Life demands our attention from so many directions—career, family, volunteer work, and social activities. They’re all great but we wear ourselves out trying to satisfy everyone. Newsflash! We CANNOT do it all, nor are we meant to.
  5. Prioritize.
    How do you best use the gifts you have to make the most of your life? I love teaching others to ride motorcycles but it’s time to give it up. Instead, I’ll turn more attention to my presentations, workshops, and client work.
  6. Enlist the help of trusted advisors.
    In planning for my upcoming moto-book tour, a call to the unknown, I’ve consulted with others like adventure travel author Sam Manicom who’s gone before. Nancy Frater, owner of local independent bookstore BookLore, has been invaluable in advising me how to approach other retailers to increase the likelihood of success.
  7. Complete unfinished business.
    Following our heart doesn’t mean throwing caution to the wind. We still need to plan, organize, and pay attention to details. We don’t, however, need to carry excess baggage. Clear out what’s no longer needed to make room for the new.
  8. Let go of expectations and attachment to outcome.
    Although we envision a goal and a way to get there, that may not be what’s best for us. There are many paths to get to the same destination, and there are other destinations that we can’t imagine. Trust that you will be guided, even when things don’t go as planned.
  9. Maintain your personal integrity.
    Life isn’t black and white and decisions challenge us, especially when we feel alone in the crowd. Call on your courage.
  10. Trust.
    Trust in your Higher Power, in whatever form that takes. We are never alone on our journey and guidance is available for the asking. The answers may not be what we want, or come in the forms we expect, but they’re there. Listen for them with all your senses.
  11. Give yourself space.
    This is not so much the need to be alone as it is for emotional, physical, and spiritual space. Take time to nourish body, mind, and spirit. Meditate to stay in touch with that wise person within.
  12. Go.
    Then keep moving, even when you stumble and fall. Help is there. That’s how we learn and how we get to where we’re going.

Your turn…
What would you add to the list? What’s something you should when you hear the call of the unknown? Leave a comment below and share your thoughts.

Party like it's 1999

I’m not a party animal but Prince’s Party Like It’s 1999 keeps playing through my mind. Why now?

Written in 1982 it impelled listeners to let go and revel because why not? The world was ending in 2000. There were two choices: let terror take over or party.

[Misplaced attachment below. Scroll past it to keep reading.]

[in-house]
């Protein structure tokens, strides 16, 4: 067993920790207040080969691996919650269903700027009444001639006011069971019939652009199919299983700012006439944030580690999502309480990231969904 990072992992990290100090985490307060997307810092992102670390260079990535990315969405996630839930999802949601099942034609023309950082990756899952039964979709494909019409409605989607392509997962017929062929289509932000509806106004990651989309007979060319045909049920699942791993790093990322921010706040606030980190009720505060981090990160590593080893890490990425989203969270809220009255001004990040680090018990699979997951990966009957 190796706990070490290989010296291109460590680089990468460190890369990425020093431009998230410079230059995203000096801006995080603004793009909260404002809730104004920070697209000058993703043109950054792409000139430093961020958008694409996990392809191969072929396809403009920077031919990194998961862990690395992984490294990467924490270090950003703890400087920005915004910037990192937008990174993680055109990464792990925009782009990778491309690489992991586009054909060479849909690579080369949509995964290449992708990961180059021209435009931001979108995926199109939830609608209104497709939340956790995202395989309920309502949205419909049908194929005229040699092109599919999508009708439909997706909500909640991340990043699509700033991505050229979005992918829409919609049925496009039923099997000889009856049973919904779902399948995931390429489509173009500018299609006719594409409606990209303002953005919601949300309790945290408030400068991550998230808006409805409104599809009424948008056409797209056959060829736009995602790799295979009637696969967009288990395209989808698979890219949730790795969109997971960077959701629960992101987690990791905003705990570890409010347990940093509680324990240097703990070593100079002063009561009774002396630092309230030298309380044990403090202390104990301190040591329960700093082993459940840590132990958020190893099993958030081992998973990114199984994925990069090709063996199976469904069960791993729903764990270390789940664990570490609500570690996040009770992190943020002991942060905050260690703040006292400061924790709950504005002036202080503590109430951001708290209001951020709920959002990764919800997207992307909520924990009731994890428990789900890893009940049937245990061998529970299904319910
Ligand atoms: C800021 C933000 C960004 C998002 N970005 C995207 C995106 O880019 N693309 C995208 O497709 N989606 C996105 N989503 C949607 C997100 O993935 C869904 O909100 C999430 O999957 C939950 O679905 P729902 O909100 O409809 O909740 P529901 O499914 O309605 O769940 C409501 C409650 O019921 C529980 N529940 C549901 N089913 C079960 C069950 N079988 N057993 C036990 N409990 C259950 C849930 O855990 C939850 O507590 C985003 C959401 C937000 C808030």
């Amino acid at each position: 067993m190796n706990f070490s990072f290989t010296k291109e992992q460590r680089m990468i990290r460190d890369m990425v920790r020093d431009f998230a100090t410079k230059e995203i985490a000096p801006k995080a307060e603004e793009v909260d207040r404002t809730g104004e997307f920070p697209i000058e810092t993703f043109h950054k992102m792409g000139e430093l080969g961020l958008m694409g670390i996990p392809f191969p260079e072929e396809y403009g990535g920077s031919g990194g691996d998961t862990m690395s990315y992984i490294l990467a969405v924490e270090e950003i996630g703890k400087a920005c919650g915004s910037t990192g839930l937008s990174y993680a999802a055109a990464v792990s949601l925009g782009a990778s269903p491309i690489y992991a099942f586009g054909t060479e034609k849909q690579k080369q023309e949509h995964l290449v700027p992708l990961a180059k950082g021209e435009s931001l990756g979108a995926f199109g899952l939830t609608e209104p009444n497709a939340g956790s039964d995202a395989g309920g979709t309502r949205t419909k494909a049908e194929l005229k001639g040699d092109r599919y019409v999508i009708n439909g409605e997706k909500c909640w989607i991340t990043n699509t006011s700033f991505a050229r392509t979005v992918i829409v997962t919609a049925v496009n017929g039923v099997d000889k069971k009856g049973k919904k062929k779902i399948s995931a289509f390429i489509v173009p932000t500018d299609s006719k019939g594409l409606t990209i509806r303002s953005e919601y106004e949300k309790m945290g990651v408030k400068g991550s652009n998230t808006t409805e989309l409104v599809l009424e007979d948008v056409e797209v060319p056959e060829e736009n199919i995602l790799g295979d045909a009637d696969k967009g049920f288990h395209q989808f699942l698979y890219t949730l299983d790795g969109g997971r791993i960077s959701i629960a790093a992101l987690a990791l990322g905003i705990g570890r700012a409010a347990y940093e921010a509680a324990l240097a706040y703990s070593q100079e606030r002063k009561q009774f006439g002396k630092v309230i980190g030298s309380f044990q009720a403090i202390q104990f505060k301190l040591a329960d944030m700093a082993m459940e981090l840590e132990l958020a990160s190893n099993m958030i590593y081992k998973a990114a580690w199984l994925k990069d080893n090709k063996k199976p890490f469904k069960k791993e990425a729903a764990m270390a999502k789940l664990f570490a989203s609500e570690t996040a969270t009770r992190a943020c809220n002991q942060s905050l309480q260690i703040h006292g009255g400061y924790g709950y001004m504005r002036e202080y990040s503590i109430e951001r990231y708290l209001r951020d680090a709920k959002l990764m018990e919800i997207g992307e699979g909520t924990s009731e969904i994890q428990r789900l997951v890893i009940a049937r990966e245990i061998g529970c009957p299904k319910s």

Almost three decades later, the vernacular refers to celebrating the end of an era. It’s apt given my recent sixty-fifth birthday.

A major era ended sixteen years ago. I’d left a twenty-five-year marriage and was winding down a corporate career. I had no idea what the future looked like, only that it stretched out in front of me like a blank slate.

Those moves liberated and empowered me, although they astounded family, friends, and co-workers who thought I had a perfect life. They called me brave, courageous, and asked if I was scared. It’s one thing to leave a long-term marriage, but to give up an established career at my age, when I now had to support myself added a new dimension to people’s perception of risk. Many colleagues had decades of seniority and planned to stay until retirement. They couldn’t understand why I’d walk away from what they called a good thing, or how remaining in the wrong roles drained my life energy.

There have been other eras since, but turning sixty-five stands out above them. I feel as I did then—as if a whole new era of opportunity stretches out in front of me. New places within and without I’ve never visited.

While it’s exciting, there’s also a trepidation that would like to hold me back. Orchestrating a more than two-plus motorcycle road trip/book tour can be daunting. (Oddly enough I went for a two-month motorcycle ride that time, too, although the circumstances were different.) Making new connections in unfamiliar places, looking for venues, and finding receptive hosts and audiences pushes me outside my comfort zone. The alternative, staying home, is out of the question. Maybe it’s “safer” but I’d feel stifled.

My heart wants to go and so I shall. Time, and life on earth, passes quickly. We each have a calling; mine is to the Road.

The Shamanic tradition I studied, talks about death as an ally. It means living mindfully with the awareness that our time on earth is limited—treating the earth and all living beings with respect; making the most of each day.

As long as I can, I’m going to celebrate each day with gratitude and embrace this adventure we call life. Party like it’s 1999!